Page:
RALEIGH — North Carolina’s 5-week wild turkey season had its highest ever recorded harvest of 24,089 birds, according to recent results from the N.C. Wildlife Resources Commission’s annual turkey harvest summary. The 2023 season surpassed the previous record of 23,341 harvested birds set three years ago in 2020.
“This year’s total harvest statewide was 9.5% higher than the average of the previous three years,” said the agency’s Upland Game Bird Biologist Hannah Plumpton. “Also, all three ecoregions had noticeable increases in harvest in relation to the 2022 season, particularly in the coastal region.”
To put the harvest in perspective, biologists typically compare it to the average annual harvest over the previous three years. Stats for this season are:
- Harvest during the week-long youth season increased by 11%, with 2,478 birds reported.
- Harvest in the mountains increased by 5%.
- Harvest in the piedmont increased by 6%.
- Harvest in the coast increased by 14%.
- Harvest on game lands increased by 14%.
- Number of adult gobblers harvested increased by 15%.
- Number of jakes harvested decreased by 20%.
- Jakes comprised 11% of the harvest this year, a 4% decrease.
The top five counties for the number of turkeys harvested, all in southeastern North Carolina were Duplin (829), Pender (689), Bladen (652), Sampson (585) and Brunswick (571).
When considering the size of counties, the top five counties for the number of turkeys harvested per square mile were Franklin, Duplin, Northampton, Caswell and Vance.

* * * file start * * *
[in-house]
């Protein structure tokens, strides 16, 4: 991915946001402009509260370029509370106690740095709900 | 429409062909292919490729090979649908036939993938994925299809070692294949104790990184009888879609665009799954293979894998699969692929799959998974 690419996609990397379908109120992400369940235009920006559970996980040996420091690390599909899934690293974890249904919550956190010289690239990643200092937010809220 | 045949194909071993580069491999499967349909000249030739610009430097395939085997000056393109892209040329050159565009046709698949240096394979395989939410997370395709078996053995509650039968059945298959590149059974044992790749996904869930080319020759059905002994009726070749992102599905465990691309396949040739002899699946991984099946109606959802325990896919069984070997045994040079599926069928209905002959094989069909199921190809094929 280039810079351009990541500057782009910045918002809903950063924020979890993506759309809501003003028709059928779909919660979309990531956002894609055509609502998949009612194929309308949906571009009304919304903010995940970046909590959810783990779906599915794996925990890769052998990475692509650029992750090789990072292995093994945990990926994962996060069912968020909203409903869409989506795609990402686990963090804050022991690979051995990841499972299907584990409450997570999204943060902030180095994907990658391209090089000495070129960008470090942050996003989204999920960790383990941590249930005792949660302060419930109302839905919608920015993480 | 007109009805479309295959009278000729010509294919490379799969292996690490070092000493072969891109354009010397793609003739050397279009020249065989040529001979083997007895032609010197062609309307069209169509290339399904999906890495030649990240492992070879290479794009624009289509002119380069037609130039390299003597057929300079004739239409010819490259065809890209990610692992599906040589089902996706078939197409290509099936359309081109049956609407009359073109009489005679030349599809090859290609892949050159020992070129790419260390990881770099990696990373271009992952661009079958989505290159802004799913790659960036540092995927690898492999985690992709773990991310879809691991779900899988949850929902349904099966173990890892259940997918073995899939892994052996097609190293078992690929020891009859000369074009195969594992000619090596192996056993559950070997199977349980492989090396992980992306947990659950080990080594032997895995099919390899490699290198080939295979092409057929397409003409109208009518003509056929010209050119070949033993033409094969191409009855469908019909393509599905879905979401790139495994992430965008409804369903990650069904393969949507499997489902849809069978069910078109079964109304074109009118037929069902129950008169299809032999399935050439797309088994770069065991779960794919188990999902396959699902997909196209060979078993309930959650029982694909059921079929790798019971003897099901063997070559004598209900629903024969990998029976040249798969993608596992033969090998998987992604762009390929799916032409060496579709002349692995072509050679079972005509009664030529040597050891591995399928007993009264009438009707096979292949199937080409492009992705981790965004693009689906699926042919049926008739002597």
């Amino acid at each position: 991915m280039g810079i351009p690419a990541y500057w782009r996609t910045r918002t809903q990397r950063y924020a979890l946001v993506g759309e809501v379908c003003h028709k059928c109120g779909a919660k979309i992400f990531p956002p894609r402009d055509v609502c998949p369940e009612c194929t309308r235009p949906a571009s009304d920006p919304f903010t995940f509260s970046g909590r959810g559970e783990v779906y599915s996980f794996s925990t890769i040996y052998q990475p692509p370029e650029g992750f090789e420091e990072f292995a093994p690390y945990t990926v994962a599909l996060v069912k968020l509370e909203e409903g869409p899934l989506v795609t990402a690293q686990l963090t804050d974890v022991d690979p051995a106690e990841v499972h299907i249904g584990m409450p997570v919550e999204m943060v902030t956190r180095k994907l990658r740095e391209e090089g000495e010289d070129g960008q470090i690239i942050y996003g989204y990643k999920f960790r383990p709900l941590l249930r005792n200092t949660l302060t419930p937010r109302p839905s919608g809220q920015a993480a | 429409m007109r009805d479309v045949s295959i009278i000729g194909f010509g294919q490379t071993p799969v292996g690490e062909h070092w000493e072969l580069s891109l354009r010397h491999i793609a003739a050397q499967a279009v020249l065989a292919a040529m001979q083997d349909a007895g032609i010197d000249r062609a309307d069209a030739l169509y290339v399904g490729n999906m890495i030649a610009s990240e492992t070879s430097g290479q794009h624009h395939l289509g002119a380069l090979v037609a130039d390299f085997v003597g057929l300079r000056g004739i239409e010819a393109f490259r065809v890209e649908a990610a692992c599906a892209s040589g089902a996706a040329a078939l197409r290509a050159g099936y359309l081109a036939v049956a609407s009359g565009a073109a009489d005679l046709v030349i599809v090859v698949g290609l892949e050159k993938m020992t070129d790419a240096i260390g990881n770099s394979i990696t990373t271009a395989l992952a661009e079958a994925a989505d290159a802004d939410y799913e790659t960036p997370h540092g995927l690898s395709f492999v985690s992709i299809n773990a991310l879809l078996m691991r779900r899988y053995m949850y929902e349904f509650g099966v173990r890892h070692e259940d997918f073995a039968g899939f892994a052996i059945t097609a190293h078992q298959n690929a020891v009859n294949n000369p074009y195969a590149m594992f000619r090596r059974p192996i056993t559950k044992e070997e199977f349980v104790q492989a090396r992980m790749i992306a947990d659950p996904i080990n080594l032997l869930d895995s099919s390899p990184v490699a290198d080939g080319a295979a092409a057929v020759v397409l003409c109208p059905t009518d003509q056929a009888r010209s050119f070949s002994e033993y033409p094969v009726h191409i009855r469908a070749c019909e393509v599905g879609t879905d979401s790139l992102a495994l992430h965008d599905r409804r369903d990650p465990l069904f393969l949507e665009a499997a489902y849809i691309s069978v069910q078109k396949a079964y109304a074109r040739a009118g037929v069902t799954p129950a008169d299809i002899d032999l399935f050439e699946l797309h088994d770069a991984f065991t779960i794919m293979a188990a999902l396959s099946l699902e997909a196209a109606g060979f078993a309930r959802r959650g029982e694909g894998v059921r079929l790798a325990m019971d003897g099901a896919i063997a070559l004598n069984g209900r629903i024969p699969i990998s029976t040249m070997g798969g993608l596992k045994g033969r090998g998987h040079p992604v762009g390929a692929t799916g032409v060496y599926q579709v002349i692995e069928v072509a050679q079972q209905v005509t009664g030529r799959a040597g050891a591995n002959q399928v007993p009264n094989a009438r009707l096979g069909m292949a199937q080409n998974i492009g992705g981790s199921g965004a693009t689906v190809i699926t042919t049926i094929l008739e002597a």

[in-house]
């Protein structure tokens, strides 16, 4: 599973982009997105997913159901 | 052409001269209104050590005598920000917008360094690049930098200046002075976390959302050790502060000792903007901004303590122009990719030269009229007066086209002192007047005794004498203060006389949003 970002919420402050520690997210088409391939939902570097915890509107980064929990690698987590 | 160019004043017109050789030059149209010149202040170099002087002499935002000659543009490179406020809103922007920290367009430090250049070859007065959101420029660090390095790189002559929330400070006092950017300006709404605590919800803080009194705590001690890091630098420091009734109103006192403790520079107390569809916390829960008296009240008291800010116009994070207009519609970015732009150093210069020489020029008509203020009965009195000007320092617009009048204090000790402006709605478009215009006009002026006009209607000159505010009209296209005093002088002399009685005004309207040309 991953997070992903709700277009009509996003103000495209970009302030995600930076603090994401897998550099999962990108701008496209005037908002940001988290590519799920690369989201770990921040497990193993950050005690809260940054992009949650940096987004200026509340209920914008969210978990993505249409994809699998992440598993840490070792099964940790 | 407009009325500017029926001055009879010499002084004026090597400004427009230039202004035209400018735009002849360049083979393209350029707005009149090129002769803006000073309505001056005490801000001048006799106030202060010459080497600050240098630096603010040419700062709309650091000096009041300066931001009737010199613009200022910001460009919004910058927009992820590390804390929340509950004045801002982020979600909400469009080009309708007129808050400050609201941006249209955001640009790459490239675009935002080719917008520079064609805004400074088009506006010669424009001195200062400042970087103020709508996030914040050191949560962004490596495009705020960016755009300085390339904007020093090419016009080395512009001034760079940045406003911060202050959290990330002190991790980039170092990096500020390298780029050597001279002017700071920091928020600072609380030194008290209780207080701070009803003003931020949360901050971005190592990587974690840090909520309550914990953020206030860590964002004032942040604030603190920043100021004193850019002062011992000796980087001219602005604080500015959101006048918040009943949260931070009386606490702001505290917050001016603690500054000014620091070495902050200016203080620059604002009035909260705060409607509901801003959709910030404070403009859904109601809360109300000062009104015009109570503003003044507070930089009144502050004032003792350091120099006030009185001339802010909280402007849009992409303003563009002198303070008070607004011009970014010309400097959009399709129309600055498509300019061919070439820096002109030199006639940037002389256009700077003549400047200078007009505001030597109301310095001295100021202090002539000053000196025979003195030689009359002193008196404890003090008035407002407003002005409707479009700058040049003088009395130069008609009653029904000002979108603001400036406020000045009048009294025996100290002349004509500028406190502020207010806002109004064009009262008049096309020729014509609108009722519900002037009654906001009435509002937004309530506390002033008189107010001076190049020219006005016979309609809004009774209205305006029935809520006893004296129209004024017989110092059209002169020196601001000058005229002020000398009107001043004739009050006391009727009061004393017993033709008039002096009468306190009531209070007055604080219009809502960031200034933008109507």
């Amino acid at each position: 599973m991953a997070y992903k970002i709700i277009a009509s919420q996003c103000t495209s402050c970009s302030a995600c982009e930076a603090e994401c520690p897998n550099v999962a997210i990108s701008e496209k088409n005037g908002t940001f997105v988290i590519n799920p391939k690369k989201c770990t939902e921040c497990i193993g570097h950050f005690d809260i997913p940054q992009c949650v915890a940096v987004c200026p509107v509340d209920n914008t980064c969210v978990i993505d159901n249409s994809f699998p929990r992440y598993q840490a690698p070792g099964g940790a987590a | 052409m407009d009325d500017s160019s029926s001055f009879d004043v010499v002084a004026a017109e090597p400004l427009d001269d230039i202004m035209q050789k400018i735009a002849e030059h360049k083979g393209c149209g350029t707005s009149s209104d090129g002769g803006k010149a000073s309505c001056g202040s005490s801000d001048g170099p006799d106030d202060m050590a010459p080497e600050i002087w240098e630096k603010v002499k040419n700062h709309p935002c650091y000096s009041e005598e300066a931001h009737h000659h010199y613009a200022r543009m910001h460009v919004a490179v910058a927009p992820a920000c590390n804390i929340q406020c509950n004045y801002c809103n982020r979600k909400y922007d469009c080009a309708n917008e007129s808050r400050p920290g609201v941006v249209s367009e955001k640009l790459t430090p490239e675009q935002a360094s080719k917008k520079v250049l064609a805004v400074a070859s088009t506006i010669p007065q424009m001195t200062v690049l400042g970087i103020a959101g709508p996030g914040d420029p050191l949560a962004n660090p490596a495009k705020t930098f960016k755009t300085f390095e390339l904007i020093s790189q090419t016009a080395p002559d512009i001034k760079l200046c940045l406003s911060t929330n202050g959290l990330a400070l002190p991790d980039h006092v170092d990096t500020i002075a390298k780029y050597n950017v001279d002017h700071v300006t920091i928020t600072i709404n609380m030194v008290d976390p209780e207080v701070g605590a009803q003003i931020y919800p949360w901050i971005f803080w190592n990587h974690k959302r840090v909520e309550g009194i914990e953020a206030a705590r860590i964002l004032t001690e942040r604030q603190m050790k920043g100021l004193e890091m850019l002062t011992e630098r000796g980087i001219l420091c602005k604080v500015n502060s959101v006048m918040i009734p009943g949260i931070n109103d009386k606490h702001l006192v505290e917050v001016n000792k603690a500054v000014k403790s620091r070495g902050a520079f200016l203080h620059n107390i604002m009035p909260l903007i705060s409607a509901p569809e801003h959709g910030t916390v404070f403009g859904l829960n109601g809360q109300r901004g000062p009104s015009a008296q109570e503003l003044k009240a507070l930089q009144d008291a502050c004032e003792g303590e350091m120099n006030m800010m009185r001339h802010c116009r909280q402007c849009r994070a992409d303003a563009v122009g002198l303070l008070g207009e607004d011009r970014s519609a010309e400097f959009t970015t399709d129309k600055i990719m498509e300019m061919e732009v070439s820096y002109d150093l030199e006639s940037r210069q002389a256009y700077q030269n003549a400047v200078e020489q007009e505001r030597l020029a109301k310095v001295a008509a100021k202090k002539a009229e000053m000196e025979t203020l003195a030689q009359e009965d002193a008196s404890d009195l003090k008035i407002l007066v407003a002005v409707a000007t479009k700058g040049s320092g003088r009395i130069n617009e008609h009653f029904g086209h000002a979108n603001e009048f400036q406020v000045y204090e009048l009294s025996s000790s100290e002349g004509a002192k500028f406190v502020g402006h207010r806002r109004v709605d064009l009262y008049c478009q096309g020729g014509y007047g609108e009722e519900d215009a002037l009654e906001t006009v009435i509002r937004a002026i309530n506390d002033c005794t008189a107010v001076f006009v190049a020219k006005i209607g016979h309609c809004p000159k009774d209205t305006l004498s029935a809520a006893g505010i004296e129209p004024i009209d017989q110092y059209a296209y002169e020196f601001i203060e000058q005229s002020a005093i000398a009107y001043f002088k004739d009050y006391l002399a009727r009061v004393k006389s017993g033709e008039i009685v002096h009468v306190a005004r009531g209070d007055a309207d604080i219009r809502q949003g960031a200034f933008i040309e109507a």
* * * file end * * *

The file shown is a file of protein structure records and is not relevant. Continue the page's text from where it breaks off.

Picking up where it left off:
Turkey harvest in North Carolina is somewhat different than several other southeastern states, where turkey harvest peaked several years ago and has now declined somewhat in recent years. North Carolina’s record harvests are largely being driven by increases in the southeastern part of the state. Harvest in North Carolina’s piedmont and mountains was up this year, but trends in some counties in those regions have been stable or declining. The increases of harvest in the 2023 spring turkey season are likely reflecting the improved wild turkey reproduction that was observed in 2021.
Commission biologists continue to closely monitor wild turkey harvest and reproduction across the state and have initiated several special research projects in recent years. One project investigated Gobbling Chronology across the state, providing a detailed picture of when gobbling peaks in each region. Currently, the Commission is involved in an ongoing Wild Turkey Ecology research project, in cooperation with North Carolina State University, the National Wild Turkey Federation and Louisiana State University.
This project will be completed this year and will provide foundational information about turkey nesting, survival, predation, hunter harvest and many other critical pieces of information. The information will help the Commission make the best decisions in conserving and managing wild turkey populations and habitat.
For additional turkey harvest information, including harvest numbers by county, game land, season and weapon type, read the summaries under the Harvest Reports tab. The agency posts annual harvest summaries on its website, for all game species. For more information, visit the wild turkey page.